Interestingly, the vagueness of non-Judaeo Christian beliefs and spiritualism is an easier bed fellow of real science, on a superficial level. Paganistic ideas that god or gods are neither good or bad, that the world is chaos and that there are life forces outside of our knowledge has a resonance with the current limits of our scientific understanding; how much of what influences the world we can neither smell, see nor hear for example. Added to this are cod-science adoptions of quantum theory and the theories of alternate dimensions. A fetishism of all that’s considered ‘natural’ and therefore good also plays a part. From this point it’s easy to see how people can feel a certain truth in older spiritual beliefs as science does not (and currently cannot) rule them out.

Until recently I mistakenly mistook a lot of people’s interest in more spiritual things at face value – as just an interest in the culture or history of such things. When actually an alarming number of people have such a scepticism of known truths that they actually believe a lot of the actual nonsense that comes with it. Horoscopes, copper bracelets, homeopathy, and tarot reading seem to have more credence amongst more people than we realise.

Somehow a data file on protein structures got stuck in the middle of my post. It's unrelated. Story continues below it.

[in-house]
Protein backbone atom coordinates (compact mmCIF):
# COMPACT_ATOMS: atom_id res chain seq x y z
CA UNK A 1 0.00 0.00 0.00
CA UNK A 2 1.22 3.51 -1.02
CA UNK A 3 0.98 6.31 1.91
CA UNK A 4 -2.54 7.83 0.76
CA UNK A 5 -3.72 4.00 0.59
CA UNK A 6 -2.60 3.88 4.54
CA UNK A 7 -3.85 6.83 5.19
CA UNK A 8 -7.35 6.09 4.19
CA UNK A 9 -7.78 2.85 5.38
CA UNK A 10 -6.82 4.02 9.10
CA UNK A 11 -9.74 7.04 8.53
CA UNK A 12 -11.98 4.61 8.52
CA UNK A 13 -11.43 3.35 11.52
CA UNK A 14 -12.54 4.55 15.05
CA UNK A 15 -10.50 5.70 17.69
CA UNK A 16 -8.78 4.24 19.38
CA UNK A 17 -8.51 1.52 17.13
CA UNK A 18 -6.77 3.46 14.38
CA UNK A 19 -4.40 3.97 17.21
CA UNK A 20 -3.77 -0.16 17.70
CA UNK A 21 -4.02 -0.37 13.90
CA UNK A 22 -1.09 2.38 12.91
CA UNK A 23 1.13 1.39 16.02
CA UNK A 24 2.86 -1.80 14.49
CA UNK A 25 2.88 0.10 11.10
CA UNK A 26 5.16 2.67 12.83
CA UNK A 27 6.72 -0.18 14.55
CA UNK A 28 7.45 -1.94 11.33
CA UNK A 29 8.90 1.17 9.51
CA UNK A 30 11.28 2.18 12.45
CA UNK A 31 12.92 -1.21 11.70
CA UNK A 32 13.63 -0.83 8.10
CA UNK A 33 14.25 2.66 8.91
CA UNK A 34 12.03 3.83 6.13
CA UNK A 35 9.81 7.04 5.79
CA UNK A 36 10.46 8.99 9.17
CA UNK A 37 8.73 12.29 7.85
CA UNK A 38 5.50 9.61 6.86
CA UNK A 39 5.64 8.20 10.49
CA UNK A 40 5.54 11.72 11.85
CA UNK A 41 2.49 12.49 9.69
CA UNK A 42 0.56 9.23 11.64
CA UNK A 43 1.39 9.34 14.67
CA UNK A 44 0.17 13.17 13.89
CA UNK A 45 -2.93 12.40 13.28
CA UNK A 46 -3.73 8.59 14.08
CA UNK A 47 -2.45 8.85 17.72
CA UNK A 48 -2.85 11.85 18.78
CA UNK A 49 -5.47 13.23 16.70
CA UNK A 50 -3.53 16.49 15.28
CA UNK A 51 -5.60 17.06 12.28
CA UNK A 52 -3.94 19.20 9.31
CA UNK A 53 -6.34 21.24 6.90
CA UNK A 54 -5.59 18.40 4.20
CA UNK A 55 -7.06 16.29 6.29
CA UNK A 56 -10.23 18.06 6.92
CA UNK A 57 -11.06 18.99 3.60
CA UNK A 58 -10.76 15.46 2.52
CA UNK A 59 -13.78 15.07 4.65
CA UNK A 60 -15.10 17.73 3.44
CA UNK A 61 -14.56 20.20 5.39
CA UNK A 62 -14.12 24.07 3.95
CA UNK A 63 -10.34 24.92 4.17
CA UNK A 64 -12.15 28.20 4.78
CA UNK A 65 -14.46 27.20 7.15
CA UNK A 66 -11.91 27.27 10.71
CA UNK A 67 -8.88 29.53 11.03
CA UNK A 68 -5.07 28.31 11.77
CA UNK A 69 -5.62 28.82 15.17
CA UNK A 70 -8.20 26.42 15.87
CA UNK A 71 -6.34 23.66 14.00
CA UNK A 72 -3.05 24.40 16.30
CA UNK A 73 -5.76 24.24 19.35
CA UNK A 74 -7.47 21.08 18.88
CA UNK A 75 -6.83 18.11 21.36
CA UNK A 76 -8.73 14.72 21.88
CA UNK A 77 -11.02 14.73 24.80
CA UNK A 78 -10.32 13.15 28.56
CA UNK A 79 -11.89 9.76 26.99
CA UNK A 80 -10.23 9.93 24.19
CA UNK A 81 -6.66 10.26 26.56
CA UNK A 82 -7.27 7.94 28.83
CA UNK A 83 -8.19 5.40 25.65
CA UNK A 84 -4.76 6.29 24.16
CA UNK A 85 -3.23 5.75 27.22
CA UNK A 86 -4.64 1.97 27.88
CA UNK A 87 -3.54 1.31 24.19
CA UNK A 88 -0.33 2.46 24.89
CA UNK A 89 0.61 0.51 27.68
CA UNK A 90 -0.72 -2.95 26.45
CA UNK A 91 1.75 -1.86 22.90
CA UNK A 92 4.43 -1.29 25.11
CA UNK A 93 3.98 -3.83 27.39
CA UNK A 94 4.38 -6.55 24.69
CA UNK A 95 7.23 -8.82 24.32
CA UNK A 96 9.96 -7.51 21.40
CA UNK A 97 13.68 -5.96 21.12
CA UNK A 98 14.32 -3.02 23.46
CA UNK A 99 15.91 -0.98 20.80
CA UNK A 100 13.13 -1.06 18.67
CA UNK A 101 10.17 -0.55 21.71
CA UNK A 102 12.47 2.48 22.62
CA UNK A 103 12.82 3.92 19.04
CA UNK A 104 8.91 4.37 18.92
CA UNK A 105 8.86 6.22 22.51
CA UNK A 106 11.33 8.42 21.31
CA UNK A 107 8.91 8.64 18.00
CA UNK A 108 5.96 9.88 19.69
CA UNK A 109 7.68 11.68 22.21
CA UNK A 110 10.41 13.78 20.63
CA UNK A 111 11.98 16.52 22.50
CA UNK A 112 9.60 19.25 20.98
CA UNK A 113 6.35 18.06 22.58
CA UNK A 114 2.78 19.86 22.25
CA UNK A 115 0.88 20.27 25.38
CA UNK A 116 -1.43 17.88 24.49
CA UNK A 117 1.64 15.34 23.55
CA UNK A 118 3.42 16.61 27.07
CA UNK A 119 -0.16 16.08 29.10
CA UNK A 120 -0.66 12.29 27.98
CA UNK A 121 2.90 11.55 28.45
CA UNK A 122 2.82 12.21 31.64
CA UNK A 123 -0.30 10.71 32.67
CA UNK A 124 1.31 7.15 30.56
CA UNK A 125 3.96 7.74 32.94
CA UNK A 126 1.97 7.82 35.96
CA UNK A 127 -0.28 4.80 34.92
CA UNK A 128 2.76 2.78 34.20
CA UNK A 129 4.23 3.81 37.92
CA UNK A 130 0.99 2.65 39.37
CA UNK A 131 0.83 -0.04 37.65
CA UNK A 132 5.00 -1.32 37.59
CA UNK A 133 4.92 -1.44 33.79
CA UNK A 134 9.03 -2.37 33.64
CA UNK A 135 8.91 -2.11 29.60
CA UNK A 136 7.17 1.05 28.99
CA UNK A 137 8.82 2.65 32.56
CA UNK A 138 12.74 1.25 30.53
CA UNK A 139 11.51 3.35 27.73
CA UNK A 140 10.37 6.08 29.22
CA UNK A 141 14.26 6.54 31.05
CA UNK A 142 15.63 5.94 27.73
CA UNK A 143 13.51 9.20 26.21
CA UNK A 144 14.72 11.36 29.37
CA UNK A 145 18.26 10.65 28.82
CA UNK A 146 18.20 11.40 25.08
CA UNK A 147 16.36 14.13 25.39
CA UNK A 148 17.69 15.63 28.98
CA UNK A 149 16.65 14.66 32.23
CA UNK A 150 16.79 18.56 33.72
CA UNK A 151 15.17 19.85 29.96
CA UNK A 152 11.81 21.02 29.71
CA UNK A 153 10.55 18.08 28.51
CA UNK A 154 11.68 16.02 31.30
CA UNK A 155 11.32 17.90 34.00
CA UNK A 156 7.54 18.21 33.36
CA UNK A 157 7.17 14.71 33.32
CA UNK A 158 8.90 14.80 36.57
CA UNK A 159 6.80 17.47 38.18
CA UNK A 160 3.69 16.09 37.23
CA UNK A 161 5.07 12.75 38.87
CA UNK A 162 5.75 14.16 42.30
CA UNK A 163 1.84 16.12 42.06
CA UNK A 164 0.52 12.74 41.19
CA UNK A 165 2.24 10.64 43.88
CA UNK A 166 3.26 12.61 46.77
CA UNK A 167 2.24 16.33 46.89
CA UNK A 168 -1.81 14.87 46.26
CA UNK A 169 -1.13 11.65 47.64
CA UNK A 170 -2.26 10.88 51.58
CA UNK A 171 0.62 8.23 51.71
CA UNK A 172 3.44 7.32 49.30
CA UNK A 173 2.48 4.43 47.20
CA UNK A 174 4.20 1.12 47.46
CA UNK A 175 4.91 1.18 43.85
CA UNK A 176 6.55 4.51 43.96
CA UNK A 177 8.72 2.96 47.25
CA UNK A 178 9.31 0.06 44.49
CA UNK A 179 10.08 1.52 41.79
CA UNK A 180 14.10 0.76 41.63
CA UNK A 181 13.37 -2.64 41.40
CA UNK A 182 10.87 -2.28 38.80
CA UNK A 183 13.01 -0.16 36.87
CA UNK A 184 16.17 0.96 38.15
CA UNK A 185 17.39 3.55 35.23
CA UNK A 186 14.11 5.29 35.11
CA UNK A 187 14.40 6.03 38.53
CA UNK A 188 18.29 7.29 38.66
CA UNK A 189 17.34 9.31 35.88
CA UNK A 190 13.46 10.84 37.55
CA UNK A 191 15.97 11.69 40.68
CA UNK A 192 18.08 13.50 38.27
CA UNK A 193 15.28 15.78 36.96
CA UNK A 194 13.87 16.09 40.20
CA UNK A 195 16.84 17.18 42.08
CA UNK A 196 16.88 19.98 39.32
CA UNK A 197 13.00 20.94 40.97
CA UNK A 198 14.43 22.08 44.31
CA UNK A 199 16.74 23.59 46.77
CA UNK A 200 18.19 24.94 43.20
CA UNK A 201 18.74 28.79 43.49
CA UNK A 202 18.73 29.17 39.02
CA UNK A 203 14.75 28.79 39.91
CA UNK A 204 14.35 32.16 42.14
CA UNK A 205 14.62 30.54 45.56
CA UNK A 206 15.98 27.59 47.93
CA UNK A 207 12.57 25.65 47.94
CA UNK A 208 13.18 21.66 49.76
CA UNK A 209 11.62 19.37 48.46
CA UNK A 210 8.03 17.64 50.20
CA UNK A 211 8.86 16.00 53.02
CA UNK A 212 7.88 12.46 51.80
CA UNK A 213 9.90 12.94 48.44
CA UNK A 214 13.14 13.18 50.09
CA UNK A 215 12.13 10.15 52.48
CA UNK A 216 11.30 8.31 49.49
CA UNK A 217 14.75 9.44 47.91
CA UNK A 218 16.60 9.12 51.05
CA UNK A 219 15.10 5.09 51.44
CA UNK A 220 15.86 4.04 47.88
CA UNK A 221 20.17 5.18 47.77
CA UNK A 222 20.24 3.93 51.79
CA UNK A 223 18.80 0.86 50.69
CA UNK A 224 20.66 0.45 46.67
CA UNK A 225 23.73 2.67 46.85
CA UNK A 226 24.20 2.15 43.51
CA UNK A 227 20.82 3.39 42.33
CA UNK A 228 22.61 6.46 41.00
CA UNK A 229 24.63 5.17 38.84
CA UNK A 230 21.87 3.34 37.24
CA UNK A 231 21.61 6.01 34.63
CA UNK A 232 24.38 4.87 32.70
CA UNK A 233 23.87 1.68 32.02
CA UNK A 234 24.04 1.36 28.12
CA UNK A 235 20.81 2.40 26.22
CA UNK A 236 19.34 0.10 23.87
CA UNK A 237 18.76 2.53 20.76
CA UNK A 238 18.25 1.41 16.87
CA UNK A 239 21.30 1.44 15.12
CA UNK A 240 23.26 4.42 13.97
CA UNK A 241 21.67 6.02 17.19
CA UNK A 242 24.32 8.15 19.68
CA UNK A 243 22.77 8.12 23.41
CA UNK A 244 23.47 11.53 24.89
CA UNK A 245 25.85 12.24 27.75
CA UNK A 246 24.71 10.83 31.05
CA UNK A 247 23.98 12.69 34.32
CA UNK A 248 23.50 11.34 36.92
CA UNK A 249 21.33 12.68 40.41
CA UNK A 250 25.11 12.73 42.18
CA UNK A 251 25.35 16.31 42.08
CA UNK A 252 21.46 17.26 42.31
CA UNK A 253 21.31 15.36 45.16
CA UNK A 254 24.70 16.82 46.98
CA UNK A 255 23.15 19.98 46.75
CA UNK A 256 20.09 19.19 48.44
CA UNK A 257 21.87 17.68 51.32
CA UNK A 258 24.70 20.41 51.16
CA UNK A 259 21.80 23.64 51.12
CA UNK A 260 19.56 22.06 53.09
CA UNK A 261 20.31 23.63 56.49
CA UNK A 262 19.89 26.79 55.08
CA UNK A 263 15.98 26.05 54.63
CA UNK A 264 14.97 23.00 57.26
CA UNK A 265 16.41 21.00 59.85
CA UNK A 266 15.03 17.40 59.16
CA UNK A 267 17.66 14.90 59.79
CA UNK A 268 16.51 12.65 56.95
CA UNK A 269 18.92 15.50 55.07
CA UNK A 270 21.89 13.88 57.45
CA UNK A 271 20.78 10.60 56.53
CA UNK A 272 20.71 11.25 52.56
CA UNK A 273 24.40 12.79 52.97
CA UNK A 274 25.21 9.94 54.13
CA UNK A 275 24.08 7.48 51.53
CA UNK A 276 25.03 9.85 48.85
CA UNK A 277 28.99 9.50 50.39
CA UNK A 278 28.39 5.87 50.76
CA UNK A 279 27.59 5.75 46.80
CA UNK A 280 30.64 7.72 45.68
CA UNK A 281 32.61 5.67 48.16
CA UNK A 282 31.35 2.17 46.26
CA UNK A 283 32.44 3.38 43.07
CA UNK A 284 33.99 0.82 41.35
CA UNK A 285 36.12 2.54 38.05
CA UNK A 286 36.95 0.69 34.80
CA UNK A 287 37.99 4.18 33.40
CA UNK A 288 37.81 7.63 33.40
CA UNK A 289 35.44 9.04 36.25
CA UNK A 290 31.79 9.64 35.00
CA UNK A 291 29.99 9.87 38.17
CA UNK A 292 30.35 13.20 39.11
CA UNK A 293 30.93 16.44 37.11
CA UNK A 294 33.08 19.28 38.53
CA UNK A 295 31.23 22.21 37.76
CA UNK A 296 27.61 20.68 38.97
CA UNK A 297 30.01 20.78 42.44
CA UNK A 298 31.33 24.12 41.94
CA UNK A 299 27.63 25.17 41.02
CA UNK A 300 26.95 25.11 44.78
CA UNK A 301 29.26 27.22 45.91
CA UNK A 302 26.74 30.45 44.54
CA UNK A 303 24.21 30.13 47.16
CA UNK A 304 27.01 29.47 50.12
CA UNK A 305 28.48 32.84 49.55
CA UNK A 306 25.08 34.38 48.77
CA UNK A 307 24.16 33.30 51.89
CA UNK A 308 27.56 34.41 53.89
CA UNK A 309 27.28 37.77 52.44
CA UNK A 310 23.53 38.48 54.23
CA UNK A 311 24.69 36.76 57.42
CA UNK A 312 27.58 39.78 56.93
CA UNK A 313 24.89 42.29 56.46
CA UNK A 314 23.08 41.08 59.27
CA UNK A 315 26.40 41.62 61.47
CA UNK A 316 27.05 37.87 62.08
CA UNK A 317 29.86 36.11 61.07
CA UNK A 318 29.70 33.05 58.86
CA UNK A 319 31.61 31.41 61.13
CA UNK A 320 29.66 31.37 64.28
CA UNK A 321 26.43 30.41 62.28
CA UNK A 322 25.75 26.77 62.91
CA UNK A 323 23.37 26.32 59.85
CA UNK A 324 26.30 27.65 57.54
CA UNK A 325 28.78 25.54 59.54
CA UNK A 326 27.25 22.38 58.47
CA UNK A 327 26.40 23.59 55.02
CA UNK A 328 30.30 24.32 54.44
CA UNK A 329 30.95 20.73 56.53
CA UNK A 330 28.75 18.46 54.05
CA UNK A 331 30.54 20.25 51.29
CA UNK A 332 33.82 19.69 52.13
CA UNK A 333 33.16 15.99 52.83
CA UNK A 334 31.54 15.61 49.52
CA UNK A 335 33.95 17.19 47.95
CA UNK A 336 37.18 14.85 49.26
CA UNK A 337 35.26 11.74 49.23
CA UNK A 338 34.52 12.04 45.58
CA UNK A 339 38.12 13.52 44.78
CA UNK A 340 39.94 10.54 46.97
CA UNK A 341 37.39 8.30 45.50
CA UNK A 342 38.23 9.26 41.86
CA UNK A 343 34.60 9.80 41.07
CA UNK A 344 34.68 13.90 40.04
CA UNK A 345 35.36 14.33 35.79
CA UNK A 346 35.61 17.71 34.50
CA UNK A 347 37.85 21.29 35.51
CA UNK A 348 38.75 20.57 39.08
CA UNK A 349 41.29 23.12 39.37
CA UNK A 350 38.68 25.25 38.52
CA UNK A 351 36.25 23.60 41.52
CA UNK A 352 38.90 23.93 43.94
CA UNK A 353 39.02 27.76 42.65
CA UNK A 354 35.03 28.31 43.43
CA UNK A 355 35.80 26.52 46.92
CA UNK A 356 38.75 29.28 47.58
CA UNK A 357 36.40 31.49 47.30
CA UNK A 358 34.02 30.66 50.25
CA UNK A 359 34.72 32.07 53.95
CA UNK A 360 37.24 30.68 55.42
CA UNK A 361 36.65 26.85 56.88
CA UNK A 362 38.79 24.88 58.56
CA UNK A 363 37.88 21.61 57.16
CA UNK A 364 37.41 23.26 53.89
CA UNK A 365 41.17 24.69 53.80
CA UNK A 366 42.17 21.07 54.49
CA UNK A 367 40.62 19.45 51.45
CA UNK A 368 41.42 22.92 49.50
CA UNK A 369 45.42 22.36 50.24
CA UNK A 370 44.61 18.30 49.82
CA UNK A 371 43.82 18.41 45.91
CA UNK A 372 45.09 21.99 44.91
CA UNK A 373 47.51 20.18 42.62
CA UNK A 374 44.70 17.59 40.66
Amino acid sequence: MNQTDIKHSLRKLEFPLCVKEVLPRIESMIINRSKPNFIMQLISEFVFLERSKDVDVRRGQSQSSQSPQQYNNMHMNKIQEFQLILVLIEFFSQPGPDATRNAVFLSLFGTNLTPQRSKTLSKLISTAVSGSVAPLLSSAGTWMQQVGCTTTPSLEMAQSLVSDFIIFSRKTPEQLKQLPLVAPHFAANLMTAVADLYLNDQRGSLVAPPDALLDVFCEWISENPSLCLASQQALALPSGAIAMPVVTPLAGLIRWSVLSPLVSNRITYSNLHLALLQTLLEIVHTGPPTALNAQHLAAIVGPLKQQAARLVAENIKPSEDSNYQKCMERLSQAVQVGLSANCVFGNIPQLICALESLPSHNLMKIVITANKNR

It is unsurprising perhaps that another different but equally pervasive belief system such as ‘wokeness’ might take hold.

David Barnett
David Barnett
3 years ago
Reply to  A Spetzari

“I think the best counter to that is to define science as ‘what we know to be true'”
I agree with your thrust, that science is a method. But because science is an approach to mapping the unknown, and we cannot know with certainty* what is “true”, I would put it slightly differently:

“Science maps what is false. Truth lies somewhere in what is not yet proven false.”

*Even our most accurately verified theory, QED, can’t be said to be absolutely true. However, when its calculations match experiments to 1 part in a billion billion, that is bracketing “truth” quite narrowly. Any rival theory his a high bar to match.

A Spetzari
A Spetzari
3 years ago
Reply to  David Barnett

Thanks – yes I have seen that view before, but came down on the “what we know side”. But I am unsure – perhaps I am not understanding fully but here’s my thoughts:

I understand what you’re saying. The correct approach or method to science never can utterly rule something out empirically. But I think in practical terms this approach has two major issues:

Firstly it’s naturally open to criticism – the “ah so you don’t really know!” counter. This can be just rhetoric, but really it does do a lot of damage to credibility whether we like it or not.

Secondly, and I would argue more importantly, it is very limiting in the practical application of science. It is objectively fair to say that in fact we do actually know one hell of a lot of things. If you cut off the oxygen supply to a human brain – it will kill for example. You do not need to do a “billion billion” experiments to know this.